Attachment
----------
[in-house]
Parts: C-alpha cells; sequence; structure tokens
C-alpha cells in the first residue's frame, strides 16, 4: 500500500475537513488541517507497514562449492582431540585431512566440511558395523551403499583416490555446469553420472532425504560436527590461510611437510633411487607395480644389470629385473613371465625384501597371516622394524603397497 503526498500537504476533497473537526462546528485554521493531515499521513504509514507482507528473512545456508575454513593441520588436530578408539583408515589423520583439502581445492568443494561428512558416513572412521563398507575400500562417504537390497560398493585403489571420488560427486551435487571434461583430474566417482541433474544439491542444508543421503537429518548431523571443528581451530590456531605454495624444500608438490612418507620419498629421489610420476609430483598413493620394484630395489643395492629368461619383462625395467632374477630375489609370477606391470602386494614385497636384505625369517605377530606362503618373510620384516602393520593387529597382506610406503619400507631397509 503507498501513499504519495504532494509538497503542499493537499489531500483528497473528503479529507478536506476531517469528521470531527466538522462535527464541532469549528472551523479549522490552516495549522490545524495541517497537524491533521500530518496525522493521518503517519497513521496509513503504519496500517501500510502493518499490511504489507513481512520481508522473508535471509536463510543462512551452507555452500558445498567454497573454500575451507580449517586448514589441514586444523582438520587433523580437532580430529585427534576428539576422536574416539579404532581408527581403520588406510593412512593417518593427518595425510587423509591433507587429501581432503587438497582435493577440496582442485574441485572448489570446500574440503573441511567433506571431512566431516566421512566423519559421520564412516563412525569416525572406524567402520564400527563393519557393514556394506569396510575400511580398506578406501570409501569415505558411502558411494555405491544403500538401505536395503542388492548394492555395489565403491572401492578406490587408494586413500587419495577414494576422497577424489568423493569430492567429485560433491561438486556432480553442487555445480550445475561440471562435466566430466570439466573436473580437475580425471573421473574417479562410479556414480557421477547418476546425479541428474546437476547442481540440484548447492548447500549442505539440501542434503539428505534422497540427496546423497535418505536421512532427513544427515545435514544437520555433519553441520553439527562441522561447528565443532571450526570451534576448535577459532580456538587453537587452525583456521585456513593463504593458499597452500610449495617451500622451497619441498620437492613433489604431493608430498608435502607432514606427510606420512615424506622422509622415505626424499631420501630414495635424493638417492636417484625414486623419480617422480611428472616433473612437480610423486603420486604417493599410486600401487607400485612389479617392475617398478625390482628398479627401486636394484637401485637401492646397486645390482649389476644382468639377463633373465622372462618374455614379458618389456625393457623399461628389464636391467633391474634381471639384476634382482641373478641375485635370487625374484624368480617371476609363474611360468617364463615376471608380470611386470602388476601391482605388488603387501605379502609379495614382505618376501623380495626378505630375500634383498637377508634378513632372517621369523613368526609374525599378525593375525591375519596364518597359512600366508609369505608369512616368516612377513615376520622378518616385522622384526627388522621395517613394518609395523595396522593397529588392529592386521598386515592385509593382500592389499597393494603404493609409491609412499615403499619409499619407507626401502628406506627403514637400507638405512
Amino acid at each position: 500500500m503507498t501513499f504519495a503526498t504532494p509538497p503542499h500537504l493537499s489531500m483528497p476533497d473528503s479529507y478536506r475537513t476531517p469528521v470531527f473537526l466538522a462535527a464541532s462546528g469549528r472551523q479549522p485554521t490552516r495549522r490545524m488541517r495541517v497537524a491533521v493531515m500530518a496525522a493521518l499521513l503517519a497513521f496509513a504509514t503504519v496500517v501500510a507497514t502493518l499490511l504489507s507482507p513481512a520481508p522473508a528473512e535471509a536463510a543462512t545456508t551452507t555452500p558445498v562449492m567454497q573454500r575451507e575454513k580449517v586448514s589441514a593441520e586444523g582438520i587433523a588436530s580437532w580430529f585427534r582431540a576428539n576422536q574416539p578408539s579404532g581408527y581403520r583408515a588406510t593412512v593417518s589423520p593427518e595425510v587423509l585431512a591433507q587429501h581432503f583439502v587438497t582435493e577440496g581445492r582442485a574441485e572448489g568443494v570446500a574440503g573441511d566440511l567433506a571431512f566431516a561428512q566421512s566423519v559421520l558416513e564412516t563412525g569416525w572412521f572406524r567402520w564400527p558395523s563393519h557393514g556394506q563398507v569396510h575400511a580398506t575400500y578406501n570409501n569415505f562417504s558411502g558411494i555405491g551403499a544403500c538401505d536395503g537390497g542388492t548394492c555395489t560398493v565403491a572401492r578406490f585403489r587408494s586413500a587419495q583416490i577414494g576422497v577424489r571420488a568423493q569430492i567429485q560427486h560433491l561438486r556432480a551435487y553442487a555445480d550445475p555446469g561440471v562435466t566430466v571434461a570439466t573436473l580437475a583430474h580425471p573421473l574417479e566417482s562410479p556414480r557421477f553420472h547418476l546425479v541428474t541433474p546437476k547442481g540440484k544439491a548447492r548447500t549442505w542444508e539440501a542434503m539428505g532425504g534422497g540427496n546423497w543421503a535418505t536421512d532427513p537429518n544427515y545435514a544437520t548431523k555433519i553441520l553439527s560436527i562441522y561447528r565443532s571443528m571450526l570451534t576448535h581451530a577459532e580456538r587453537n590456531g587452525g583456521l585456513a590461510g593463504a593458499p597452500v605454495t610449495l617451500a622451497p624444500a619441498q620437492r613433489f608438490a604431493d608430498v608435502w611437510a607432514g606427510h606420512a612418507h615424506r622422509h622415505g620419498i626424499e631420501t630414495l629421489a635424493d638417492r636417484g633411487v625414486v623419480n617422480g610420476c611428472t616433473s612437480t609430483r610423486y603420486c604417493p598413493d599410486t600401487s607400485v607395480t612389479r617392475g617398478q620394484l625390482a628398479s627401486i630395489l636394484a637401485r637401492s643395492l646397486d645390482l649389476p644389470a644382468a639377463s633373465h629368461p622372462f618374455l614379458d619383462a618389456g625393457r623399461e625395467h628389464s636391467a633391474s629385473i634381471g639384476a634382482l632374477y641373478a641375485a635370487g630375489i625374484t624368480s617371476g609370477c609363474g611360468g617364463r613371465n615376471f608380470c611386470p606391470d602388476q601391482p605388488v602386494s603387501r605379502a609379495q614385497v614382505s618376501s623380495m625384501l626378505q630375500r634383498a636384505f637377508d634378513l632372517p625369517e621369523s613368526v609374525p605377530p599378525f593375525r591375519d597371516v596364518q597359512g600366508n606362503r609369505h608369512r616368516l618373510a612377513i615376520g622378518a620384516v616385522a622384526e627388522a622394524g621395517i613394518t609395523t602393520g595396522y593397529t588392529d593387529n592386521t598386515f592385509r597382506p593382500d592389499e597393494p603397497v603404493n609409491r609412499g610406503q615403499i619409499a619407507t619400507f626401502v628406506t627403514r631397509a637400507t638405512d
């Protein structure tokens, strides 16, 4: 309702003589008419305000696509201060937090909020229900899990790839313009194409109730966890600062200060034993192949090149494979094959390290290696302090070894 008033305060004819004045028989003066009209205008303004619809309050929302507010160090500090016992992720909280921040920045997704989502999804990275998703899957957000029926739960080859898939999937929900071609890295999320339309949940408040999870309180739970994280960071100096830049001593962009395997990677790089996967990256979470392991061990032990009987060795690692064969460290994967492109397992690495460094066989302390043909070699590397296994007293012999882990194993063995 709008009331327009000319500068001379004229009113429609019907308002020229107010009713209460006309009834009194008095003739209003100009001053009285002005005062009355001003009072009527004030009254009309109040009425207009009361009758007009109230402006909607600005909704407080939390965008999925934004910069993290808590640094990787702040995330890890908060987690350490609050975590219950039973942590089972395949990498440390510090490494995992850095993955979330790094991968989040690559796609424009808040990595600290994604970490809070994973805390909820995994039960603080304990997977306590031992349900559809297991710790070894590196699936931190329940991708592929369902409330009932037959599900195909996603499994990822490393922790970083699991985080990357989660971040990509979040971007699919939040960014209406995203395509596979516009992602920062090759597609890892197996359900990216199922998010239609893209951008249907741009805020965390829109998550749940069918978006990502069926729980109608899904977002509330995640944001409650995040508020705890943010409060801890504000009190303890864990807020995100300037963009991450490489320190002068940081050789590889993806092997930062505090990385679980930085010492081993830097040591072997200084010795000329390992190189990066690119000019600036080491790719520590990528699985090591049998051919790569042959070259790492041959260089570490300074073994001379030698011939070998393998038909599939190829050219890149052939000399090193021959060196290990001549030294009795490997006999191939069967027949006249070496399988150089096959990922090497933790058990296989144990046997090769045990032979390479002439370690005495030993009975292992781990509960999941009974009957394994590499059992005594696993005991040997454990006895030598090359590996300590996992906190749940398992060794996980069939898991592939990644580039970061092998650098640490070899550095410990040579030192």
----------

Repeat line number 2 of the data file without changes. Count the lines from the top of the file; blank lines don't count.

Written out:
Parts: C-alpha cells; sequence; structure tokens